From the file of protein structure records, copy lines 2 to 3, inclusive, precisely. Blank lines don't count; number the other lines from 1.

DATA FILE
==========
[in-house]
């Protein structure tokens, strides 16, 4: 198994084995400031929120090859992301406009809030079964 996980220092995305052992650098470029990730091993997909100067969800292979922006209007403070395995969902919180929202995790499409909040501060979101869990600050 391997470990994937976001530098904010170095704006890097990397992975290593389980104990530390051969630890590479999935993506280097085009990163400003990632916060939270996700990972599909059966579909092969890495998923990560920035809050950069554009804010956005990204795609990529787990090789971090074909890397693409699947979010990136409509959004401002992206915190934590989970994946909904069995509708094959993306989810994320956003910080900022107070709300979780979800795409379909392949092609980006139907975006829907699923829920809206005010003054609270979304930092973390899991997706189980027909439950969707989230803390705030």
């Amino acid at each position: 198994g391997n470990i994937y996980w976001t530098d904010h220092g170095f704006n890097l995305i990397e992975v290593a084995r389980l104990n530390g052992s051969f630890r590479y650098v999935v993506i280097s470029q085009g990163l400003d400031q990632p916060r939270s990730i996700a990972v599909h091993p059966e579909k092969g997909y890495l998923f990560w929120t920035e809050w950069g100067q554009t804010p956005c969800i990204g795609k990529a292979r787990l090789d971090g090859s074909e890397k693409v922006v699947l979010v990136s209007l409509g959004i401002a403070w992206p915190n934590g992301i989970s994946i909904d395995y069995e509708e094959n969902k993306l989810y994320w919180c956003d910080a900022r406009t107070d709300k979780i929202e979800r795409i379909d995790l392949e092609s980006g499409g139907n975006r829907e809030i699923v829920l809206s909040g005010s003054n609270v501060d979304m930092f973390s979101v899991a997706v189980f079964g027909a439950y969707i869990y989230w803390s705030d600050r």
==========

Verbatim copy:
């Protein structure tokens, strides 16, 4: 198994084995400031929120090859992301406009809030079964 996980220092995305052992650098470029990730091993997909100067969800292979922006209007403070395995969902919180929202995790499409909040501060979101869990600050 391997470990994937976001530098904010170095704006890097990397992975290593389980104990530390051969630890590479999935993506280097085009990163400003990632916060939270996700990972599909059966579909092969890495998923990560920035809050950069554009804010956005990204795609990529787990090789971090074909890397693409699947979010990136409509959004401002992206915190934590989970994946909904069995509708094959993306989810994320956003910080900022107070709300979780979800795409379909392949092609980006139907975006829907699923829920809206005010003054609270979304930092973390899991997706189980027909439950969707989230803390705030």
């Amino acid at each position: 198994g391997n470990i994937y996980w976001t530098d904010h220092g170095f704006n890097l995305i990397e992975v290593a084995r389980l104990n530390g052992s051969f630890r590479y650098v999935v993506i280097s470029q085009g990163l400003d400031q990632p916060r939270s990730i996700a990972v599909h091993p059966e579909k092969g997909y890495l998923f990560w929120t920035e809050w950069g100067q554009t804010p956005c969800i990204g795609k990529a292979r787990l090789d971090g090859s074909e890397k693409v922006v699947l979010v990136s209007l409509g959004i401002a403070w992206p915190n934590g992301i989970s994946i909904d395995y069995e509708e094959n969902k993306l989810y994320w919180c956003d910080a900022r406009t107070d709300k979780i929202e979800r795409i379909d995790l392949e092609s980006g499409g139907n975006r829907e809030i699923v829920l809206s909040g005010s003054n609270v501060d979304m930092f973390s979101v899991a997706v189980f079964g027909a439950y969707i869990y989230w803390s705030d600050r």